Value Constellation

Can we codify culture?

As we rolled over from Q1 into Q2 at AC4D, our class transitioned from theory, thinking about the foundations of design and our methodology, to ethics, where we are discussing how our designs may manifest in the real world and the repercussions they may have. Throughout the quarter, we are building our own ethical framework, a personal artifact that we ourselves as designers can reference when we feel we may have veered off course, or are confronted with a situation that needs deliberating. Currently, my framework is a work in progress, morphing and growing as we dive deeper into the nuances of design in practice, but I want it to be the center point of my first presentation.

During class, I had brought up an article I read in WIRED which told the story of Canadian civil engineers, who after a tragic bridge failure galvanized around an oath to their craft which they have recited at graduation for over a century. My brother and father are both engineers, who both graduated from Queens University in Canada, and both recited this oath. When I asked my brother what this oath meant to him, he said “You are designing systems that take human life into applied scientific practice.” It is taken seriously, as well it should be for the very reason he stated.

But how does an industry like design, which is not held to the regulations and certifications of engineers, doctors, or lawyers, create a code of ethics?

How can we define design ethics in a world where it’s nearly impossible to define design? I recall from my first theory presentation, using the definition of design to say that everything is designed.

to do or plan (something) with a specific purpose or intention in mind.

To me this means our code of ethics needs to be broad, and reflect on all industries. Ethics should not be limited to a single profession with a single oath, it needs to permeate the culture of society and everything that is done with purpose and intention.

 


 

So I wanted to explore how this culture change could happen. How can we safeguard against poor ethical practices like dark patterns and against behavior design as a method to exploit our psychology for profit?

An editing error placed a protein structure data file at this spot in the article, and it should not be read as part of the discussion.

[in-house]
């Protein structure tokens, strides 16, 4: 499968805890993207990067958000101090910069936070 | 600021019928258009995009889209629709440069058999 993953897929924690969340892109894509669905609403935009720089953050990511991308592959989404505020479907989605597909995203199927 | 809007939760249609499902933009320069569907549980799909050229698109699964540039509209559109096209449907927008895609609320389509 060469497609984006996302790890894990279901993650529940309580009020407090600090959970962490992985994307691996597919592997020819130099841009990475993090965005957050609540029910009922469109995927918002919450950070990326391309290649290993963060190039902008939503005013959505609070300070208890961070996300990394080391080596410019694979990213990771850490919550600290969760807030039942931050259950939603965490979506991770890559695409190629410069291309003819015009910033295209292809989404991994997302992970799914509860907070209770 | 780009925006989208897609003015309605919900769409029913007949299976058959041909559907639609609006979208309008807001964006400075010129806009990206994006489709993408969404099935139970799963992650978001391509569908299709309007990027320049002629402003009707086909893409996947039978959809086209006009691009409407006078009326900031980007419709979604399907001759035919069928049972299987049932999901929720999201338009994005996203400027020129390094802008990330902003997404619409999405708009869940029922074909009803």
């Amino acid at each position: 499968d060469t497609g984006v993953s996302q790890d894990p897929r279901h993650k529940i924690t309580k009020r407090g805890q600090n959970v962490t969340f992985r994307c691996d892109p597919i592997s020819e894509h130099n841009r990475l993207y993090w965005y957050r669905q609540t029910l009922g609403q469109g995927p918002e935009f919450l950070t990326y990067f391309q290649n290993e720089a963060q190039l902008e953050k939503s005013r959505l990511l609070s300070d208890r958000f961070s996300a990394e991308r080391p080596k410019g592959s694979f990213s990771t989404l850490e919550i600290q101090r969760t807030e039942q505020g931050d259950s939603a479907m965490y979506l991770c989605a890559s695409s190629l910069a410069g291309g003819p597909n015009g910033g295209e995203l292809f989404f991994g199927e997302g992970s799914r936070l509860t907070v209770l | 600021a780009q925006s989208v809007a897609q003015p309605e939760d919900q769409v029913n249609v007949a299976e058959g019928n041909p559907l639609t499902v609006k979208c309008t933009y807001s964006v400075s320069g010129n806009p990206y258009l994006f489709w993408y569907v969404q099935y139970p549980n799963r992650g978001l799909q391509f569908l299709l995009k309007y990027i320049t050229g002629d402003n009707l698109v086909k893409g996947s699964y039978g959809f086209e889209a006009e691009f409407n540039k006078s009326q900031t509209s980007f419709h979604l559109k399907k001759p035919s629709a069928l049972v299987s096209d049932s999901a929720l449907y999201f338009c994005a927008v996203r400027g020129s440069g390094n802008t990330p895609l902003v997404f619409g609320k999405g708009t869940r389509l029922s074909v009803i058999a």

How could this look in different forms?

What does a policy change look like? There are already existing movements to penalize malevolent behavior. But is strong-arming even the right path? We have seen before that our representatives are not exactly fluent in tech, so could this actually be a danger?

Can we approach this issue from education? Design is so ambiguous, a single code of ethics would be hard to agree upon, and may not even be effective. Plus take into account unlike engineering, many designers are self-taught therefor circumventing the process. The emerging field of Progress Studies looks at human progress over history, and may be critical in establishing a code of ethics for best business practice which I would hypothesize does not include deceit of the clientele. This seems like a slow process, that may take awhile to find it’s way into our society. On top of that, it implies that only those able to get formal  education will be able to determine the best process moving forward.

What does this look like if we use technology to fight technology? As an example, what if we use crowd-sourcing to weed out poorly designed sites? Perhaps the hidden dark patterns wouldn’t be noticed, as is their goal, but for the most part a lot of us know a bad website when we see it. Or maybe we will spur a new wave of 5-star bots for a self-serving rating.

WebStrong

There are already people at work trying to make the underpinnings of technology more transparent. The website algotransparency.org has made it’s goal to show people what the YouTube algorithm’s intentions are, and how they may be promoting misinformation.

How about the idea of making the cloud an open-source infrastructure? Advertising and metrics are the drivers of a lot of these dubious behaviors, done in the name of profit. By removing the incentive to collect our data, perhaps we can remove the ethical oversights so often committed and move away from a culture of greed by metrics.

 


 

To me, the only path I see for change is a shift in our culture towards technology. As designers, I believe we all have a duty to use our influence to make society better, and not get frozen by the daunting task of changing it all at once. If you build something, build it better. Lead by example. Be transparent. Give people the option to opt-in or opt-out. Be modest and put aside your 2nd vacation home to take less, instead of just give more. Any good business person will tell you the path to repeat customers is earning their trust.

Thank you for reading along with my journey towards building my own framework during this work in progress. If you are interested in your own ethical framework, this code of ethics has been the one that resonates with me the most and has been a great springboard for my self-reflection. If you are not a designer by trade, I urge you to consider just how much you actually may be a designer and how to bring these ideas into your professional world as well.

 

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